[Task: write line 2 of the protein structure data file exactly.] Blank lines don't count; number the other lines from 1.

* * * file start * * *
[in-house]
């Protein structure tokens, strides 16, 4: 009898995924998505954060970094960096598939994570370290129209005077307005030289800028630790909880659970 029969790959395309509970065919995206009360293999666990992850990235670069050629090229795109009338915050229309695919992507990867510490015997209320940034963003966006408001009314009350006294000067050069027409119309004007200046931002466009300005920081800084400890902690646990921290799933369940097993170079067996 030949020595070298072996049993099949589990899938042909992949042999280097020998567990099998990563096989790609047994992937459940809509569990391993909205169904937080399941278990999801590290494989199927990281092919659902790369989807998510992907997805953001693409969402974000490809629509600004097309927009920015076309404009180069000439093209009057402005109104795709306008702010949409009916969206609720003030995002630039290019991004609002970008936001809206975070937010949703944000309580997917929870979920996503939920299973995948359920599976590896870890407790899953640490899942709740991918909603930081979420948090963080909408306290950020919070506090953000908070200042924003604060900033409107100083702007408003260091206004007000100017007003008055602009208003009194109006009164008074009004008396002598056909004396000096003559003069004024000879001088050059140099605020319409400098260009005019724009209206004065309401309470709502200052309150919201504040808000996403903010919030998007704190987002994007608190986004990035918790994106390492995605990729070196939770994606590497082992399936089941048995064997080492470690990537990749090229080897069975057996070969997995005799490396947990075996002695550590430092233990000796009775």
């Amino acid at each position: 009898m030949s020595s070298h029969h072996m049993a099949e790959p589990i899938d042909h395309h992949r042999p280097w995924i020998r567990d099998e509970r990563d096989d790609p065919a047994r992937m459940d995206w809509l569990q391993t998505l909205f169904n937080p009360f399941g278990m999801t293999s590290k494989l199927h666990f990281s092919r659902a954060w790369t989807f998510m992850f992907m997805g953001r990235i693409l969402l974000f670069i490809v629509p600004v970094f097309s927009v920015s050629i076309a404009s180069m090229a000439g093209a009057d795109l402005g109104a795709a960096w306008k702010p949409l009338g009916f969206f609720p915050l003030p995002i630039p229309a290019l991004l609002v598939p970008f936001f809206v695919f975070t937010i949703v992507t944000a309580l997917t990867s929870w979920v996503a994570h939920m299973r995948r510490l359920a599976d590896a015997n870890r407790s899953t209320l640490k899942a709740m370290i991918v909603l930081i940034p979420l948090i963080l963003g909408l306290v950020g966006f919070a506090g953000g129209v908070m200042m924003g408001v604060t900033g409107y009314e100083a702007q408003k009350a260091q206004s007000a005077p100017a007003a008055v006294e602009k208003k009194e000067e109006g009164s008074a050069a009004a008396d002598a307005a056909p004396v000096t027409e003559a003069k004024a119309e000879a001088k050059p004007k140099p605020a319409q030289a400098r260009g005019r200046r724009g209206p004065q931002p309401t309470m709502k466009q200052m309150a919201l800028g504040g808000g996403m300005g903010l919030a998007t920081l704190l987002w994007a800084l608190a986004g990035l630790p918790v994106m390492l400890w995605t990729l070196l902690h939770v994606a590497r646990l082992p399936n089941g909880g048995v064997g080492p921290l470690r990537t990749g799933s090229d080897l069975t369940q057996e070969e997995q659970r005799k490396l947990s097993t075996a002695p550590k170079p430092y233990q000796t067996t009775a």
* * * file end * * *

């Protein structure tokens, strides 16, 4: 009898995924998505954060970094960096598939994570370290129209005077307005030289800028630790909880659970 029969790959395309509970065919995206009360293999666990992850990235670069050629090229795109009338915050229309695919992507990867510490015997209320940034963003966006408001009314009350006294000067050069027409119309004007200046931002466009300005920081800084400890902690646990921290799933369940097993170079067996 030949020595070298072996049993099949589990899938042909992949042999280097020998567990099998990563096989790609047994992937459940809509569990391993909205169904937080399941278990999801590290494989199927990281092919659902790369989807998510992907997805953001693409969402974000490809629509600004097309927009920015076309404009180069000439093209009057402005109104795709306008702010949409009916969206609720003030995002630039290019991004609002970008936001809206975070937010949703944000309580997917929870979920996503939920299973995948359920599976590896870890407790899953640490899942709740991918909603930081979420948090963080909408306290950020919070506090953000908070200042924003604060900033409107100083702007408003260091206004007000100017007003008055602009208003009194109006009164008074009004008396002598056909004396000096003559003069004024000879001088050059140099605020319409400098260009005019724009209206004065309401309470709502200052309150919201504040808000996403903010919030998007704190987002994007608190986004990035918790994106390492995605990729070196939770994606590497082992399936089941048995064997080492470690990537990749090229080897069975057996070969997995005799490396947990075996002695550590430092233990000796009775």